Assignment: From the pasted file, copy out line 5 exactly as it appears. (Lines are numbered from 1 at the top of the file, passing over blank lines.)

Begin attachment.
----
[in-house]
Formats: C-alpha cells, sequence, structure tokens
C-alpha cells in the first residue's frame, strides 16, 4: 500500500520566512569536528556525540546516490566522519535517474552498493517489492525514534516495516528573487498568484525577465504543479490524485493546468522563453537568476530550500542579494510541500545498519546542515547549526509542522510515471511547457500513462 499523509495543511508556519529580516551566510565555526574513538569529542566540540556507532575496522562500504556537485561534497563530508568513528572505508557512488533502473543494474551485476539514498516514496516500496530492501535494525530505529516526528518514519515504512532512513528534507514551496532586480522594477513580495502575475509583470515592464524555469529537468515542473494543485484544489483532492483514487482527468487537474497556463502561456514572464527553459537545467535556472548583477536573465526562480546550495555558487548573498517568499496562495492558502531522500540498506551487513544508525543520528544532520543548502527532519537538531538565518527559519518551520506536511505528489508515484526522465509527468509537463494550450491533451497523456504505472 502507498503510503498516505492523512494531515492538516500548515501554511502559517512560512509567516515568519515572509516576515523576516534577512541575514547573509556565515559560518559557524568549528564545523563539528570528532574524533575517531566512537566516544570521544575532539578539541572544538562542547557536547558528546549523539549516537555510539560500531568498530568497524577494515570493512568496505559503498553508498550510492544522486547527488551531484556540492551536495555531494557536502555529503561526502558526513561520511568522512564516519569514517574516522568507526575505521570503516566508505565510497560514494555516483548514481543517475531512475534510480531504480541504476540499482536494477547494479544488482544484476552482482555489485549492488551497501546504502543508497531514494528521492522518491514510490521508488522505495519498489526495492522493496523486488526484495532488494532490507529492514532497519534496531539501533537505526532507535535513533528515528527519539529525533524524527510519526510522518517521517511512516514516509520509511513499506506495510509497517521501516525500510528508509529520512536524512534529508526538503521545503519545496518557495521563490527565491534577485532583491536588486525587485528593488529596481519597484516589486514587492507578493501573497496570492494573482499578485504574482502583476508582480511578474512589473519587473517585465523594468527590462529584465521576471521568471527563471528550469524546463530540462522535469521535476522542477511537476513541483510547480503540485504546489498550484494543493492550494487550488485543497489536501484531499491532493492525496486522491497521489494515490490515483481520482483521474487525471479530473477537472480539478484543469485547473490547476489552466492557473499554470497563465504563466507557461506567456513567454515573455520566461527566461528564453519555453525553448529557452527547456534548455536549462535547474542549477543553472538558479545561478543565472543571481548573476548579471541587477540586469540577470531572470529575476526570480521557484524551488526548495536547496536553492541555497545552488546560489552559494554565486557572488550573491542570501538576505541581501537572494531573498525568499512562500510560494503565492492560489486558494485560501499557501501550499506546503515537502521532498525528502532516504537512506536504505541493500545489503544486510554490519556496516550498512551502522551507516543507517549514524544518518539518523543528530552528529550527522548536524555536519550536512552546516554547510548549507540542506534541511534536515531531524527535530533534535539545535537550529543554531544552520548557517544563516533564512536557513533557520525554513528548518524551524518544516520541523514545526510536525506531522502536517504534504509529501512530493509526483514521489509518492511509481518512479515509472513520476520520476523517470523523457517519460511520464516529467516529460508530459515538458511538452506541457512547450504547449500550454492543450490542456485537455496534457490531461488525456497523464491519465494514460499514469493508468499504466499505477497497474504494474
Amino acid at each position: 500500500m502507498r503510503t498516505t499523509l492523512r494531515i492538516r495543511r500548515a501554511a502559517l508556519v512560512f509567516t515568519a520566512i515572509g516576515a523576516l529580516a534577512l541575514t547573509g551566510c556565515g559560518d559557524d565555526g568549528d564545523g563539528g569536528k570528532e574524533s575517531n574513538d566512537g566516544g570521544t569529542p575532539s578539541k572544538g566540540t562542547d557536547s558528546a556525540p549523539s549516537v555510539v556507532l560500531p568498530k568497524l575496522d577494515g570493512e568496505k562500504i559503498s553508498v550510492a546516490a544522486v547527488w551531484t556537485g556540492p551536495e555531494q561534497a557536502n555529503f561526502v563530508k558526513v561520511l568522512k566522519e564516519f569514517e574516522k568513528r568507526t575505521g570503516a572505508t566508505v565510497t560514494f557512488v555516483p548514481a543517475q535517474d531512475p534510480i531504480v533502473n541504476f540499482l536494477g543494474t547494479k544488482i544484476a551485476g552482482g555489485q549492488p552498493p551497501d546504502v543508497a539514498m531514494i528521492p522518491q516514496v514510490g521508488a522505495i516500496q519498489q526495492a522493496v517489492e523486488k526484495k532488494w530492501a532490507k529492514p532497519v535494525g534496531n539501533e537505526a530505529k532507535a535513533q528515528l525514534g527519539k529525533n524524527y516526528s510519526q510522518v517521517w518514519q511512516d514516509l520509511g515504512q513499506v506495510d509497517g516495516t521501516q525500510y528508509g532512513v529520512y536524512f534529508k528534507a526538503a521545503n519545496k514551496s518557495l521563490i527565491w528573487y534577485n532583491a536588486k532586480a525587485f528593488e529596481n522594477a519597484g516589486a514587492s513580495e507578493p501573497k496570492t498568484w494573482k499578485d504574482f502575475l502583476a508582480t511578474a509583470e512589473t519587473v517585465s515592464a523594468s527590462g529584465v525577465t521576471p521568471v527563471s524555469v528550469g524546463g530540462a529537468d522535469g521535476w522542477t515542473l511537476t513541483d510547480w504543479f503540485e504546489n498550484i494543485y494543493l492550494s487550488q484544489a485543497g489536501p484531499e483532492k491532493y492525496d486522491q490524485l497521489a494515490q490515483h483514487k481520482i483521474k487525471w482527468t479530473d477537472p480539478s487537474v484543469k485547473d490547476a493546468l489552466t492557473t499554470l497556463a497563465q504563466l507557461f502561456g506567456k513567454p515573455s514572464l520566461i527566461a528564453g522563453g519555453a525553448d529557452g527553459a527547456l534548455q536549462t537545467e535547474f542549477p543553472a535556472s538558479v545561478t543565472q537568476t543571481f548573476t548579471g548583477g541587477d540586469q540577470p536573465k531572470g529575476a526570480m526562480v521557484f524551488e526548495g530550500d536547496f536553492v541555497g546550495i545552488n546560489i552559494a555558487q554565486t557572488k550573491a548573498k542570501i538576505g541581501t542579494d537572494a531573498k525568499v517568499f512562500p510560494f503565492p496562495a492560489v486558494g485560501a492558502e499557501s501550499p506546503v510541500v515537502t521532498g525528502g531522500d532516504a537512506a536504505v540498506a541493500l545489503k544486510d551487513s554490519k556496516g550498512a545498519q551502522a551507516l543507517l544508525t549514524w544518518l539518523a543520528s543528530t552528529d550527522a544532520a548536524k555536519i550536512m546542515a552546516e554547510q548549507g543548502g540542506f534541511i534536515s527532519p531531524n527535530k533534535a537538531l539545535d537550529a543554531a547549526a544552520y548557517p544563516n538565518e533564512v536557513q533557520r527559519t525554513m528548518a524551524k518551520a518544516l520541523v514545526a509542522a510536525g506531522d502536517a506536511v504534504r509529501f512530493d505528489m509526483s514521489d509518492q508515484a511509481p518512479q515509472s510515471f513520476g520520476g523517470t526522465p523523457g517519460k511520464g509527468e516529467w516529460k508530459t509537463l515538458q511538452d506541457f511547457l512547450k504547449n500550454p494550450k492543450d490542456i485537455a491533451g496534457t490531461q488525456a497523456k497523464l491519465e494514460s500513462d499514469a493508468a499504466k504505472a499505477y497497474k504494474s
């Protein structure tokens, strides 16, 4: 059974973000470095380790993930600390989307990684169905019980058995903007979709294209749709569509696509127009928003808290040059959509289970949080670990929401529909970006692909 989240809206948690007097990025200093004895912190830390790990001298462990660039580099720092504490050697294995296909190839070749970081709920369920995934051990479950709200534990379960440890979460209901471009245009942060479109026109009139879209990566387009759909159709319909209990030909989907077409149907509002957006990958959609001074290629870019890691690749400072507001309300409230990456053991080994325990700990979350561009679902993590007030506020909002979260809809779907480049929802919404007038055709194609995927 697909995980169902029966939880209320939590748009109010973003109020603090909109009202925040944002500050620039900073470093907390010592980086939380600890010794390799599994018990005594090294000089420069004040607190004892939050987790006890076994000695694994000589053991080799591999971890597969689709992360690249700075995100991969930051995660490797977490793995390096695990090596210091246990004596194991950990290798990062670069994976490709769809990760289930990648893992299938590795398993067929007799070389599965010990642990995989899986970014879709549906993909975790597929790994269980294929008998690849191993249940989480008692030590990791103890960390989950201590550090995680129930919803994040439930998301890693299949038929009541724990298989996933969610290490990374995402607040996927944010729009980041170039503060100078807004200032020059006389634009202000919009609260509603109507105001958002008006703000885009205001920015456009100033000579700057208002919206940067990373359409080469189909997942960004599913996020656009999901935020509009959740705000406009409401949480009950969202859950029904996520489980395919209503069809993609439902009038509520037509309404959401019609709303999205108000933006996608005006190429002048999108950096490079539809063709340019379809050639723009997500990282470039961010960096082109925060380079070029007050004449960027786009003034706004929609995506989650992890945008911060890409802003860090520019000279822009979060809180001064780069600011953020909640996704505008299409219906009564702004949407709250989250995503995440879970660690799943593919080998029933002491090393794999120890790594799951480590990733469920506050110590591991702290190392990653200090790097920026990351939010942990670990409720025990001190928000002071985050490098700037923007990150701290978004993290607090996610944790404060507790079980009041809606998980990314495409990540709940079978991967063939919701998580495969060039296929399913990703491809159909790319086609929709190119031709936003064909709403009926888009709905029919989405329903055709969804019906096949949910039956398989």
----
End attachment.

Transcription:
């Protein structure tokens, strides 16, 4: 059974973000470095380790993930600390989307990684169905019980058995903007979709294209749709569509696509127009928003808290040059959509289970949080670990929401529909970006692909 989240809206948690007097990025200093004895912190830390790990001298462990660039580099720092504490050697294995296909190839070749970081709920369920995934051990479950709200534990379960440890979460209901471009245009942060479109026109009139879209990566387009759909159709319909209990030909989907077409149907509002957006990958959609001074290629870019890691690749400072507001309300409230990456053991080994325990700990979350561009679902993590007030506020909002979260809809779907480049929802919404007038055709194609995927 697909995980169902029966939880209320939590748009109010973003109020603090909109009202925040944002500050620039900073470093907390010592980086939380600890010794390799599994018990005594090294000089420069004040607190004892939050987790006890076994000695694994000589053991080799591999971890597969689709992360690249700075995100991969930051995660490797977490793995390096695990090596210091246990004596194991950990290798990062670069994976490709769809990760289930990648893992299938590795398993067929007799070389599965010990642990995989899986970014879709549906993909975790597929790994269980294929008998690849191993249940989480008692030590990791103890960390989950201590550090995680129930919803994040439930998301890693299949038929009541724990298989996933969610290490990374995402607040996927944010729009980041170039503060100078807004200032020059006389634009202000919009609260509603109507105001958002008006703000885009205001920015456009100033000579700057208002919206940067990373359409080469189909997942960004599913996020656009999901935020509009959740705000406009409401949480009950969202859950029904996520489980395919209503069809993609439902009038509520037509309404959401019609709303999205108000933006996608005006190429002048999108950096490079539809063709340019379809050639723009997500990282470039961010960096082109925060380079070029007050004449960027786009003034706004929609995506989650992890945008911060890409802003860090520019000279822009979060809180001064780069600011953020909640996704505008299409219906009564702004949407709250989250995503995440879970660690799943593919080998029933002491090393794999120890790594799951480590990733469920506050110590591991702290190392990653200090790097920026990351939010942990670990409720025990001190928000002071985050490098700037923007990150701290978004993290607090996610944790404060507790079980009041809606998980990314495409990540709940079978991967063939919701998580495969060039296929399913990703491809159909790319086609929709190119031709936003064909709403009926888009709905029919989405329903055709969804019906096949949910039956398989």